Solving regression problems is one of the most common applications for machine learning models, especially in supervised machine learning. Models are trained to understand the relationship between independent variables and an outcome or dependent variable. The model can then be leveraged to predict the outcome of new and unseen input data, or to fill a gap in missing data.
To build a regression model you collect data as usual, but rather than setting the label to a text value, you set it to a numeric value.
Regression data samples labelled with numerical values
You can use any of the built-in signal processing blocks to pre-process your vibration, audio or image data, or use custom processing blocks to extract novel features from other types of sensor data.
An impulse with a regression block
You have full freedom in modifying your neural network architecture - whether visually or through writing Keras code.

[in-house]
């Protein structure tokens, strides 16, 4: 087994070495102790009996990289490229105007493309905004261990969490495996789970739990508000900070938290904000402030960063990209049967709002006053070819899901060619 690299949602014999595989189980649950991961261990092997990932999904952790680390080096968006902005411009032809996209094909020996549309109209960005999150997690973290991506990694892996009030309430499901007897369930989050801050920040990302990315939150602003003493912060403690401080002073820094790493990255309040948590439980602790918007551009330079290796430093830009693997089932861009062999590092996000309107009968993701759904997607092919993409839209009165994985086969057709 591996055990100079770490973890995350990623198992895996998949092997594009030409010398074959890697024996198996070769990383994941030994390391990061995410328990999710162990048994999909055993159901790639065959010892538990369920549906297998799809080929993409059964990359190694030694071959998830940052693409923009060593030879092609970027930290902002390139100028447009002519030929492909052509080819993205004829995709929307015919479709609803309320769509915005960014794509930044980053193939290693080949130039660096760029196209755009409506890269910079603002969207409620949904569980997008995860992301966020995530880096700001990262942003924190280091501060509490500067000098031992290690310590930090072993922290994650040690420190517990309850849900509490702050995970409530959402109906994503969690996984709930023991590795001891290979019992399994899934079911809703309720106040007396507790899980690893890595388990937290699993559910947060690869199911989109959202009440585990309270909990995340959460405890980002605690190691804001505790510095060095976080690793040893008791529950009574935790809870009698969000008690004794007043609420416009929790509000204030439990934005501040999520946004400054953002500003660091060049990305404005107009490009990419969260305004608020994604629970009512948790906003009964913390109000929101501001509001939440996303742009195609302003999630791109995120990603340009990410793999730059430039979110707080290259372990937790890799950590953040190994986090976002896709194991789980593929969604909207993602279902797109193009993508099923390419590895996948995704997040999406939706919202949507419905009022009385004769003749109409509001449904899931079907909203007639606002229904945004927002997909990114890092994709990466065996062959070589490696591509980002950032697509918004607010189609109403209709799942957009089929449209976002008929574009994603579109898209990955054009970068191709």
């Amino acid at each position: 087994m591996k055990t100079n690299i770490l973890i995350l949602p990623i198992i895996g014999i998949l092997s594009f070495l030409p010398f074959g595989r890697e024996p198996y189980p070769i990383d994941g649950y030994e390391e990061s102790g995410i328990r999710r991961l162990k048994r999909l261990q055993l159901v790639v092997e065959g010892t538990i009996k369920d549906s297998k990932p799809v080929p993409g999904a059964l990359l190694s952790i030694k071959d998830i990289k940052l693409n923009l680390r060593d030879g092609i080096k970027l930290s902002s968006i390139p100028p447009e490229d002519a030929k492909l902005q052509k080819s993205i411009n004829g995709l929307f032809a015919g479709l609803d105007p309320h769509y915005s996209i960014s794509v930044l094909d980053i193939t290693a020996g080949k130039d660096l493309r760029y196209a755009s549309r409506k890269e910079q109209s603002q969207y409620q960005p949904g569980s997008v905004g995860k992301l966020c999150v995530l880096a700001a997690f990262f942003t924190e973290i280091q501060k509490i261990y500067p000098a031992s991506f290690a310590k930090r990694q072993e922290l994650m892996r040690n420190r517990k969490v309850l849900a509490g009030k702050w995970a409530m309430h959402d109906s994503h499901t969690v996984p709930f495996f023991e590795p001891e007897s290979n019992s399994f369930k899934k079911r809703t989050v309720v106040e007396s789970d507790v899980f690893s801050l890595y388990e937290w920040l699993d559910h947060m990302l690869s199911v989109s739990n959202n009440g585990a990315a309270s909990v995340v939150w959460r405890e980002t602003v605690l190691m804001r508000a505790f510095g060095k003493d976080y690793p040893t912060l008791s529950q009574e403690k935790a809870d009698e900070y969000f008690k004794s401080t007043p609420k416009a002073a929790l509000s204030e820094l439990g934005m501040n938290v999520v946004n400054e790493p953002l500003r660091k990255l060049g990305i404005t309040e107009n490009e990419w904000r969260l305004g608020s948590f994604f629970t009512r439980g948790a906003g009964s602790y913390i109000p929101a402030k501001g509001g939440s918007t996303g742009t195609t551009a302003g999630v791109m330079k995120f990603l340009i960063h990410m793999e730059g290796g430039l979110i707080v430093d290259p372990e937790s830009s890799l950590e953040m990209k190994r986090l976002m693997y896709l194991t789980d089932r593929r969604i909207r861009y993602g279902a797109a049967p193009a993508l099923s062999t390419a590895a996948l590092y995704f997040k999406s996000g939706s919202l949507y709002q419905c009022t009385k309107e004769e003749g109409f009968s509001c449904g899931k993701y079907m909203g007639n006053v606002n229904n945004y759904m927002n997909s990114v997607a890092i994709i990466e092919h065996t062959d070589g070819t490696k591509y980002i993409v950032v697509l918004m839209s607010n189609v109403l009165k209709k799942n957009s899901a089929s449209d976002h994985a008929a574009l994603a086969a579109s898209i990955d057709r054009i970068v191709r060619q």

- Number of training cycles: Each time the training algorithm makes one complete pass through all of the training data with back-propagation and updates the model's parameters as it goes, it is known as an epoch or training cycle.
- Learning rate: The learning rate controls how much the models internal parameters are updated during each step of the training process. Or you can also see it as how fast the neural network will learn. If the network overfits quickly, you can reduce the learning rate
- Validation set size: The percentage of your training set held apart for validation, a good default is 20%
- Auto-balance dataset Mix in more copies of data from classes that are uncommon. Might help make the model more robust against overfitting if you have little data for some classes.
If you want to see the accuracy of your model across your test dataset, go to Model testing. You can adjust the Maximum error percentage by clicking on "⋮" button.
Testing regression model